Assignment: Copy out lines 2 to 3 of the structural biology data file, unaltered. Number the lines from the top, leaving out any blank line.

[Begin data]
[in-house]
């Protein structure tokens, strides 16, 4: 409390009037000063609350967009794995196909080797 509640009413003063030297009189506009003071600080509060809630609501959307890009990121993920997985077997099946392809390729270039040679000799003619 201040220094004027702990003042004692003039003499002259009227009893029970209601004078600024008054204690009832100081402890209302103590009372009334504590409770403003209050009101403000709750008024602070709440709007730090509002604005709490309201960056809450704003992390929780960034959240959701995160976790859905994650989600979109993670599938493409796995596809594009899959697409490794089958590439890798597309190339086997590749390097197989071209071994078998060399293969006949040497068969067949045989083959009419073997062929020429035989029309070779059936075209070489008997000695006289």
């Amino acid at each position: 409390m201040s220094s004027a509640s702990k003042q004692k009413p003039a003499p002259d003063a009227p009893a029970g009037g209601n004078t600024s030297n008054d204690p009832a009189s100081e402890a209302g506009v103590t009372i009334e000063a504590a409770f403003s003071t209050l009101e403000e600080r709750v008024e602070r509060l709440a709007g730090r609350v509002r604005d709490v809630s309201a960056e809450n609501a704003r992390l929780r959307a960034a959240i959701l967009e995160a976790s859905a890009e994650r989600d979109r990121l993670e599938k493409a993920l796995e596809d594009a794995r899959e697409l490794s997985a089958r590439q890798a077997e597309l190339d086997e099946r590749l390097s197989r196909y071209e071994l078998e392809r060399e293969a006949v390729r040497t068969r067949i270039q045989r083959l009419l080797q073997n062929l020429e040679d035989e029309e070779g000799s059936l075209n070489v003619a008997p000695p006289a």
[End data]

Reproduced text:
């Protein structure tokens, strides 16, 4: 409390009037000063609350967009794995196909080797 509640009413003063030297009189506009003071600080509060809630609501959307890009990121993920997985077997099946392809390729270039040679000799003619 201040220094004027702990003042004692003039003499002259009227009893029970209601004078600024008054204690009832100081402890209302103590009372009334504590409770403003209050009101403000709750008024602070709440709007730090509002604005709490309201960056809450704003992390929780960034959240959701995160976790859905994650989600979109993670599938493409796995596809594009899959697409490794089958590439890798597309190339086997590749390097197989071209071994078998060399293969006949040497068969067949045989083959009419073997062929020429035989029309070779059936075209070489008997000695006289």
């Amino acid at each position: 409390m201040s220094s004027a509640s702990k003042q004692k009413p003039a003499p002259d003063a009227p009893a029970g009037g209601n004078t600024s030297n008054d204690p009832a009189s100081e402890a209302g506009v103590t009372i009334e000063a504590a409770f403003s003071t209050l009101e403000e600080r709750v008024e602070r509060l709440a709007g730090r609350v509002r604005d709490v809630s309201a960056e809450n609501a704003r992390l929780r959307a960034a959240i959701l967009e995160a976790s859905a890009e994650r989600d979109r990121l993670e599938k493409a993920l796995e596809d594009a794995r899959e697409l490794s997985a089958r590439q890798a077997e597309l190339d086997e099946r590749l390097s197989r196909y071209e071994l078998e392809r060399e293969a006949v390729r040497t068969r067949i270039q045989r083959l009419l080797q073997n062929l020429e040679d035989e029309e070779g000799s059936l075209n070489v003619a008997p000695p006289a």